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We're Given a directed graph $G = (V, E)$ and a weight function $\omega : E \rightarrow \mathbb{Z}$. Each edge is colored with one of these colors: Red, Green, Blue. Given two vertices $s,t \in V$, Find an efficient algorithm that gives the weight of the lightest path from $s$ to $t$ that satisfies these conditions:

  1. If there is a green edge, then there must be a red edge that appeared before the first green edge in the path.
  2. If there is a blue edge, then there must be a green and a red edge that appeared before the first blue edge in the path.

Note: it's possible that A path that satisfies these conditions doesn't have all colors in it. For example the lightest path from $s$ to $t$ with 7 red edges in it.

So I think that we must use the Bellman-Ford algorithm after editing $G$ or creating a new graph and using it on it.

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  • $\begingroup$ As I understand here, it is allowed to visit the same vertex multiple times in a path. In particular, the lightest path could visit a particular vertex multiple times. Otherwise, I doubt there is an efficient algorithm. $\endgroup$
    – John L.
    Jan 7 at 20:25
  • $\begingroup$ Can you share where you encountered this task, or the context or motivation? $\endgroup$
    – D.W.
    Jan 7 at 21:50
  • $\begingroup$ I encourage you to credit the original source and original author. $\endgroup$
    – D.W.
    Jan 7 at 22:01
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    $\begingroup$ You can credit the exam and its author like any other source: e.g., University of Molbaria, CS 291, Fall 2016 Final exam, Proj. Jane Smith and link to it if a link is available. $\endgroup$
    – D.W.
    Jan 7 at 22:05

1 Answer 1

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Given $G=(V,E,w)$, the new graph you want to build is $H=(V', E', w')$ where:

  • $V' = \{\text{target}\} \cup(V \times \{r, g, b\})$
    • $((v, r),(u, r))\in E'$ iff $(v,u)\in E$ is red.
    • $((v, r),(u, g))\in E'$ iff $(v,u)\in E$ is red.
    • $((v, g),(u, g))\in E'$ iff $(v,u)\in E$ is red or green.
    • $((v, g),(u, b))\in E'$ iff $(v,u)\in E$ is green.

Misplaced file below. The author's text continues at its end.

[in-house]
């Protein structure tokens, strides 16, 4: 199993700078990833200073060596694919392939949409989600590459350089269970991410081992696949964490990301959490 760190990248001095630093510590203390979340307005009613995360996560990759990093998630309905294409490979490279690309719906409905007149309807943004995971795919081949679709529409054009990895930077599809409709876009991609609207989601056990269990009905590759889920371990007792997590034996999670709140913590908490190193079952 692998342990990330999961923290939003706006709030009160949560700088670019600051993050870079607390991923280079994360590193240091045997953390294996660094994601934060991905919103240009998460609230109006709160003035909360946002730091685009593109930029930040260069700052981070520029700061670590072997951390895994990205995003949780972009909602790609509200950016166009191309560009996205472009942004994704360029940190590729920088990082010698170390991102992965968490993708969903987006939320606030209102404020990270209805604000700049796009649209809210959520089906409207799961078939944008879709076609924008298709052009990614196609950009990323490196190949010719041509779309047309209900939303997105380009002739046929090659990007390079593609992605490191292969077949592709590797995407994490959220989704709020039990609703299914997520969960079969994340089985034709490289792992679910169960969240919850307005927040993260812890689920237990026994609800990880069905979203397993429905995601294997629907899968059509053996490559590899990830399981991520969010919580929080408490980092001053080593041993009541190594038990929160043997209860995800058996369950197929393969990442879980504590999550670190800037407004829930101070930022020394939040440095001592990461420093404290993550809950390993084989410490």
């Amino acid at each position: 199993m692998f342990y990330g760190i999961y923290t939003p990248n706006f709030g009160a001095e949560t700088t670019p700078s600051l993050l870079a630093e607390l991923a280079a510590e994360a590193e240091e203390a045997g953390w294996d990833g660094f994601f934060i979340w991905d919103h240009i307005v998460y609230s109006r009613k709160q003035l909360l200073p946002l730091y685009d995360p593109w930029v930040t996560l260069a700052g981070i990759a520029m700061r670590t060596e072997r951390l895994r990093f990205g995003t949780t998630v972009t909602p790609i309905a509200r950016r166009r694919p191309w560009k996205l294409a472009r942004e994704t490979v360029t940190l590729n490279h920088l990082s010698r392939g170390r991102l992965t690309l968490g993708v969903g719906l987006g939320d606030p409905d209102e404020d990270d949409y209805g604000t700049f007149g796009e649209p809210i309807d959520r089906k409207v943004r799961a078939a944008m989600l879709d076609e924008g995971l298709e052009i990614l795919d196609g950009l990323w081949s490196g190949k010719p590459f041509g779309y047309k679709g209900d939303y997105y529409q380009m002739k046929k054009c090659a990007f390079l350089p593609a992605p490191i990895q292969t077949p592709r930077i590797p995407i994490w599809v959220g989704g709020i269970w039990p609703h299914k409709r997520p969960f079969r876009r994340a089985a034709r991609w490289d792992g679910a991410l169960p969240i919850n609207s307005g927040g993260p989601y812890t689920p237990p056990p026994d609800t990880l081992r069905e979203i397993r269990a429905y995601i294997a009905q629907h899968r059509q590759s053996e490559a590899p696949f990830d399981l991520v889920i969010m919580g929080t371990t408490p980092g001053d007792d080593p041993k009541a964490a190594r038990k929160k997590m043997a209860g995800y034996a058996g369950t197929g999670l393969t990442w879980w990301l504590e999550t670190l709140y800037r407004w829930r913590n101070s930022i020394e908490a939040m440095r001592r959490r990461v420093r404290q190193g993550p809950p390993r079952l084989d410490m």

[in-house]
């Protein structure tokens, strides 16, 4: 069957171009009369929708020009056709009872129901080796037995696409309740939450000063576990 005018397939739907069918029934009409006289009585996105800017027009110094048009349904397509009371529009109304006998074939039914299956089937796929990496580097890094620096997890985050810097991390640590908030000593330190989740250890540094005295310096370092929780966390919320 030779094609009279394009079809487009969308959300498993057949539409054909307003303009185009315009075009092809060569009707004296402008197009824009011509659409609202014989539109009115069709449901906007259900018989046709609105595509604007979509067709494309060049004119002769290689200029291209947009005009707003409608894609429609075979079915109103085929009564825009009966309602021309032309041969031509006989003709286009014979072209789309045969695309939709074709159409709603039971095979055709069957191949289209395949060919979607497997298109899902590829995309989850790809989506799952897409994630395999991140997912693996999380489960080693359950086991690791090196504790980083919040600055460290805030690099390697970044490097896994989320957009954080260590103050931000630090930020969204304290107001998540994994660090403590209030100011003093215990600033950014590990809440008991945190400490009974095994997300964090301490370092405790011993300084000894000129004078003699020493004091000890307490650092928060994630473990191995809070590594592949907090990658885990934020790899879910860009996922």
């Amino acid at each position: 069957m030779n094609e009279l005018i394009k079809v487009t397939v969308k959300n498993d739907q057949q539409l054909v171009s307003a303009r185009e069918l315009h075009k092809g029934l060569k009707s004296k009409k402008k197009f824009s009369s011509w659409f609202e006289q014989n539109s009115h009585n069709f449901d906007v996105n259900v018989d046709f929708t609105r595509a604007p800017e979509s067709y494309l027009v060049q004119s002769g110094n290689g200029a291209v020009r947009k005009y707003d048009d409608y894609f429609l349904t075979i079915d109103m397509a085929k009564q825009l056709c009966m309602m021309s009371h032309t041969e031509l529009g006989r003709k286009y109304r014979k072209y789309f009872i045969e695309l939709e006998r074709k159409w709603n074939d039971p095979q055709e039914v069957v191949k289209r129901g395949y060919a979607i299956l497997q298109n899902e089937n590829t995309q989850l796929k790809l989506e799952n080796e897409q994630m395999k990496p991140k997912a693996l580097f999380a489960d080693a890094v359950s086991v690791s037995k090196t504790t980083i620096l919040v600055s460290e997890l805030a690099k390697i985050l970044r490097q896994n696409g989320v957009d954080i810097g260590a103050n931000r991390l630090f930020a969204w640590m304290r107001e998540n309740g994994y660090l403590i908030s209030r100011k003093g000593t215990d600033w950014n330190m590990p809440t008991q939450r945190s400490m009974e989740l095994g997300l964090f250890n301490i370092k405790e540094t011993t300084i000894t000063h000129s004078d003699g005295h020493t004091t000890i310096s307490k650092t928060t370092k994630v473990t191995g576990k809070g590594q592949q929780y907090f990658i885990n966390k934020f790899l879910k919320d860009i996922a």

• $((v, b),(u, b))\in E'$ iff $(v,u)\in E$
    • $((t, .), \text{target}) \in E'$
    • For any $e' =( (u,\cdot), (v,\cdot) ) \in E'$, $w'(e') = w(u,v)$.
    • $w'(((t, .), \text{target})) = 0$

In plain words,

  • $H$'s vertices are a special vertex, $\text{target}$ and three copies of original vertices, a copy in red, a copy in green and a copy in blue.
    • An edge connects two red vertices iff the (corresponding) edge between the original (uncolored) vertices (exists and it) is red.
    • An edge goes from a red vertex to a green vertex iff the edge between the original vertices is red.
    • An edge connects two green vertices iff the edge between the original vertices is red or green.
    • An edge goes from a green vertex to a blue vertex iff the edge between the original vertices is green.
    • An edge connects two blue vertices iff the edge between the original vertices exists (and its color can be any color).
    • An edge that goes from each colored copy of $t$ to $\text{target}$.
  • The weight of a new edge is the same as that of the edge between the original vertices, except the weight of each edge that connects to $\text{target}$ is $0$.

The construction of edges in $H$ ensures that

  • from a red vertex, a red edge must be visited before we can reach a green vertex, and
  • from a green vertex, a green edge must be visited before we can reach a blue vertex.

A path from $s$ to $t$ in $G$ that satisfies the conditions in the question corresponds to, edge by edge, some path from $(s, r)$ to $\text{target}$ in $H$ and vice versa. Since the weights on each pair of corresponding edges are the same except the edge to $\text{target}$, the weight of which is $0$, the weights of the two paths are the same as well. A valid cycle of negative weight in $H$ (here valid means that cycle can appear in a path satisfying the two conditions) corresponds to a negative cycle in $G$ and vice versa. A shortest path from $s$ to $t$ in $G$ corresponds to some shortest path from $(s,r)$ to $\text{target}$ in $H$ and vice versa.

Now we can apply the Bellman-Ford algorithm on $H$ with source $(s,r)$. The application will be able to detect whether there is a cycle of negative weight. If there is a negative cycle, there is also a valid negative cycle in $G$, and hence there will not be a shortest path. Otherwise, the application will tell the weight of the lightest path from $(s,r)$ to $\text{target}$ in $H$, which is what we wanted, the weight of the lightest path from $s$ to $t$ satisfying the two conditions.


If you know the basic theory on finite state machines, read How hard is finding the shortest path in a graph matching a given regular language? and its answer, where you can learn the general strategy.

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